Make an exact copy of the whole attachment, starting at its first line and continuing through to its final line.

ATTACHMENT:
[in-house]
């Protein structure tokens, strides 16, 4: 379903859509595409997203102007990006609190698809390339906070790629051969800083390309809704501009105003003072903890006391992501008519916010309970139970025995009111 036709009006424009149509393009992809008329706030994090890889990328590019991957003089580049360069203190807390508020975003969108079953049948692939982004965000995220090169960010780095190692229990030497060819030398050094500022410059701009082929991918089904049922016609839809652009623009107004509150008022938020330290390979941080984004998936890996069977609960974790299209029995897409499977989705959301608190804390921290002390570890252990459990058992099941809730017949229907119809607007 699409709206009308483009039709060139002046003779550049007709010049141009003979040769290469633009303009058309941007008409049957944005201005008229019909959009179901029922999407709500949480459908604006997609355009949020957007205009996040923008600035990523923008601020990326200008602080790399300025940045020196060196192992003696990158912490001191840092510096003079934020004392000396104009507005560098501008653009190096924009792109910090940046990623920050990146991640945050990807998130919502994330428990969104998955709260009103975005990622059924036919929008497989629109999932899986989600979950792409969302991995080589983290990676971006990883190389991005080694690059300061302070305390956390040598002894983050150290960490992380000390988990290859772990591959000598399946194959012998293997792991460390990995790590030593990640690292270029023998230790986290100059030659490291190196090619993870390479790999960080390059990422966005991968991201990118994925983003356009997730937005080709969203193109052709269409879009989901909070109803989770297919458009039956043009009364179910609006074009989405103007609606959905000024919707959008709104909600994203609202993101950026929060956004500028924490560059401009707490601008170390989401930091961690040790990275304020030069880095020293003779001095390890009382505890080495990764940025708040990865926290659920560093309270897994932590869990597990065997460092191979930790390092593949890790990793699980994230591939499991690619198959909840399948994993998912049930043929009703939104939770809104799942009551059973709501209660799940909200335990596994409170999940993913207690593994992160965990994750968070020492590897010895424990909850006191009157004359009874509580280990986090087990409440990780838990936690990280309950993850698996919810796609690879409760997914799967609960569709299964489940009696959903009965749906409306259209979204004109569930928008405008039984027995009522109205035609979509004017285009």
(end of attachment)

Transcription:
[in-house]
């Protein structure tokens, strides 16, 4: 379903859509595409997203102007990006609190698809390339906070790629051969800083390309809704501009105003003072903890006391992501008519916010309970139970025995009111 036709009006424009149509393009992809008329706030994090890889990328590019991957003089580049360069203190807390508020975003969108079953049948692939982004965000995220090169960010780095190692229990030497060819030398050094500022410059701009082929991918089904049922016609839809652009623009107004509150008022938020330290390979941080984004998936890996069977609960974790299209029995897409499977989705959301608190804390921290002390570890252990459990058992099941809730017949229907119809607007 699409709206009308483009039709060139002046003779550049007709010049141009003979040769290469633009303009058309941007008409049957944005201005008229019909959009179901029922999407709500949480459908604006997609355009949020957007205009996040923008600035990523923008601020990326200008602080790399300025940045020196060196192992003696990158912490001191840092510096003079934020004392000396104009507005560098501008653009190096924009792109910090940046990623920050990146991640945050990807998130919502994330428990969104998955709260009103975005990622059924036919929008497989629109999932899986989600979950792409969302991995080589983290990676971006990883190389991005080694690059300061302070305390956390040598002894983050150290960490992380000390988990290859772990591959000598399946194959012998293997792991460390990995790590030593990640690292270029023998230790986290100059030659490291190196090619993870390479790999960080390059990422966005991968991201990118994925983003356009997730937005080709969203193109052709269409879009989901909070109803989770297919458009039956043009009364179910609006074009989405103007609606959905000024919707959008709104909600994203609202993101950026929060956004500028924490560059401009707490601008170390989401930091961690040790990275304020030069880095020293003779001095390890009382505890080495990764940025708040990865926290659920560093309270897994932590869990597990065997460092191979930790390092593949890790990793699980994230591939499991690619198959909840399948994993998912049930043929009703939104939770809104799942009551059973709501209660799940909200335990596994409170999940993913207690593994992160965990994750968070020492590897010895424990909850006191009157004359009874509580280990986090087990409440990780838990936690990280309950993850698996919810796609690879409760997914799967609960569709299964489940009696959903009965749906409306259209979204004109569930928008405008039984027995009522109205035609979509004017285009």